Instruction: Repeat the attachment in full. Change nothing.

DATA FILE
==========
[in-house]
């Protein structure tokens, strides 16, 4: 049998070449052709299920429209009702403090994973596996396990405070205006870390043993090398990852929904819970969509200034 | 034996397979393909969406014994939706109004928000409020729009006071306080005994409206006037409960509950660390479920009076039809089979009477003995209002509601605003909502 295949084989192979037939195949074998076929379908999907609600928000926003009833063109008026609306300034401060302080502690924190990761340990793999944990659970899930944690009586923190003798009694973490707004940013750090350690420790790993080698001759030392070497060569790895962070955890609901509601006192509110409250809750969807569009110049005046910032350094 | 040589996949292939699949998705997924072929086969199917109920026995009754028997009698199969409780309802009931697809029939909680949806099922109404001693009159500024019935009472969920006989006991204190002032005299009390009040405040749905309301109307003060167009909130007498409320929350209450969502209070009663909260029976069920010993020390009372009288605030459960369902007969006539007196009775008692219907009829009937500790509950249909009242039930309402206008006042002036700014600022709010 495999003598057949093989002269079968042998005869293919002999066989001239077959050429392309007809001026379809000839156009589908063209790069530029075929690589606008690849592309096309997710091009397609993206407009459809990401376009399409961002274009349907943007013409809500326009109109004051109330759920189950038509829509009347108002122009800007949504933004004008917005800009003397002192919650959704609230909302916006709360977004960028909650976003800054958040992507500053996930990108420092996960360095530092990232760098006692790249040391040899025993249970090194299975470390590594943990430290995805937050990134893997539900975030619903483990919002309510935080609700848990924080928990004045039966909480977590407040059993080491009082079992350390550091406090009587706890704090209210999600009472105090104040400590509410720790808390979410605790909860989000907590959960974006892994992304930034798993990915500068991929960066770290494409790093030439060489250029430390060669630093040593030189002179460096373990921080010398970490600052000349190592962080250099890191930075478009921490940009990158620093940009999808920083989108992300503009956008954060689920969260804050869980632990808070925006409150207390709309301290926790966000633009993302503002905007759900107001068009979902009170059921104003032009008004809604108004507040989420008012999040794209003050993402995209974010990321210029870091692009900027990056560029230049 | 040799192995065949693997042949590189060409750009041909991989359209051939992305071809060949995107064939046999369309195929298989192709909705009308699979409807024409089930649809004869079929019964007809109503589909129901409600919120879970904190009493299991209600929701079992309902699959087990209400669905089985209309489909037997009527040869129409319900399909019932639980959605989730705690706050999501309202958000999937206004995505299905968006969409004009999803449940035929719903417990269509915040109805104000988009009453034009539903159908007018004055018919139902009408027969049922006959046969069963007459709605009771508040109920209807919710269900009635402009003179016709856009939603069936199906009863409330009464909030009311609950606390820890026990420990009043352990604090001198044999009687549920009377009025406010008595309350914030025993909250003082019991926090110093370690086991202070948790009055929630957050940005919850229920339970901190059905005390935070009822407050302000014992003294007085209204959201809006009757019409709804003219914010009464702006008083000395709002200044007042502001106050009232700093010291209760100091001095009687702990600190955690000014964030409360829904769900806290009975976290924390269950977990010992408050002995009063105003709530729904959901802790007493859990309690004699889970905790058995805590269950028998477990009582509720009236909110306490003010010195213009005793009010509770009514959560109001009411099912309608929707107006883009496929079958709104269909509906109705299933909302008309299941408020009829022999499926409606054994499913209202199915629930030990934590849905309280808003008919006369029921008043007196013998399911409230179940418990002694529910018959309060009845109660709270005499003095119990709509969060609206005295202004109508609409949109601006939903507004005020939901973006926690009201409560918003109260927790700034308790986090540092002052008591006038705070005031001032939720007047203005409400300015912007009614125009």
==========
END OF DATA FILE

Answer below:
[in-house]
């Protein structure tokens, strides 16, 4: 049998070449052709299920429209009702403090994973596996396990405070205006870390043993090398990852929904819970969509200034 | 034996397979393909969406014994939706109004928000409020729009006071306080005994409206006037409960509950660390479920009076039809089979009477003995209002509601605003909502 295949084989192979037939195949074998076929379908999907609600928000926003009833063109008026609306300034401060302080502690924190990761340990793999944990659970899930944690009586923190003798009694973490707004940013750090350690420790790993080698001759030392070497060569790895962070955890609901509601006192509110409250809750969807569009110049005046910032350094 | 040589996949292939699949998705997924072929086969199917109920026995009754028997009698199969409780309802009931697809029939909680949806099922109404001693009159500024019935009472969920006989006991204190002032005299009390009040405040749905309301109307003060167009909130007498409320929350209450969502209070009663909260029976069920010993020390009372009288605030459960369902007969006539007196009775008692219907009829009937500790509950249909009242039930309402206008006042002036700014600022709010 495999003598057949093989002269079968042998005869293919002999066989001239077959050429392309007809001026379809000839156009589908063209790069530029075929690589606008690849592309096309997710091009397609993206407009459809990401376009399409961002274009349907943007013409809500326009109109004051109330759920189950038509829509009347108002122009800007949504933004004008917005800009003397002192919650959704609230909302916006709360977004960028909650976003800054958040992507500053996930990108420092996960360095530092990232760098006692790249040391040899025993249970090194299975470390590594943990430290995805937050990134893997539900975030619903483990919002309510935080609700848990924080928990004045039966909480977590407040059993080491009082079992350390550091406090009587706890704090209210999600009472105090104040400590509410720790808390979410605790909860989000907590959960974006892994992304930034798993990915500068991929960066770290494409790093030439060489250029430390060669630093040593030189002179460096373990921080010398970490600052000349190592962080250099890191930075478009921490940009990158620093940009999808920083989108992300503009956008954060689920969260804050869980632990808070925006409150207390709309301290926790966000633009993302503002905007759900107001068009979902009170059921104003032009008004809604108004507040989420008012999040794209003050993402995209974010990321210029870091692009900027990056560029230049 | 040799192995065949693997042949590189060409750009041909991989359209051939992305071809060949995107064939046999369309195929298989192709909705009308699979409807024409089930649809004869079929019964007809109503589909129901409600919120879970904190009493299991209600929701079992309902699959087990209400669905089985209309489909037997009527040869129409319900399909019932639980959605989730705690706050999501309202958000999937206004995505299905968006969409004009999803449940035929719903417990269509915040109805104000988009009453034009539903159908007018004055018919139902009408027969049922006959046969069963007459709605009771508040109920209807919710269900009635402009003179016709856009939603069936199906009863409330009464909030009311609950606390820890026990420990009043352990604090001198044999009687549920009377009025406010008595309350914030025993909250003082019991926090110093370690086991202070948790009055929630957050940005919850229920339970901190059905005390935070009822407050302000014992003294007085209204959201809006009757019409709804003219914010009464702006008083000395709002200044007042502001106050009232700093010291209760100091001095009687702990600190955690000014964030409360829904769900806290009975976290924390269950977990010992408050002995009063105003709530729904959901802790007493859990309690004699889970905790058995805590269950028998477990009582509720009236909110306490003010010195213009005793009010509770009514959560109001009411099912309608929707107006883009496929079958709104269909509906109705299933909302008309299941408020009829022999499926409606054994499913209202199915629930030990934590849905309280808003008919006369029921008043007196013998399911409230179940418990002694529910018959309060009845109660709270005499003095119990709509969060609206005295202004109508609409949109601006939903507004005020939901973006926690009201409560918003109260927790700034308790986090540092002052008591006038705070005031001032939720007047203005409400300015912007009614125009």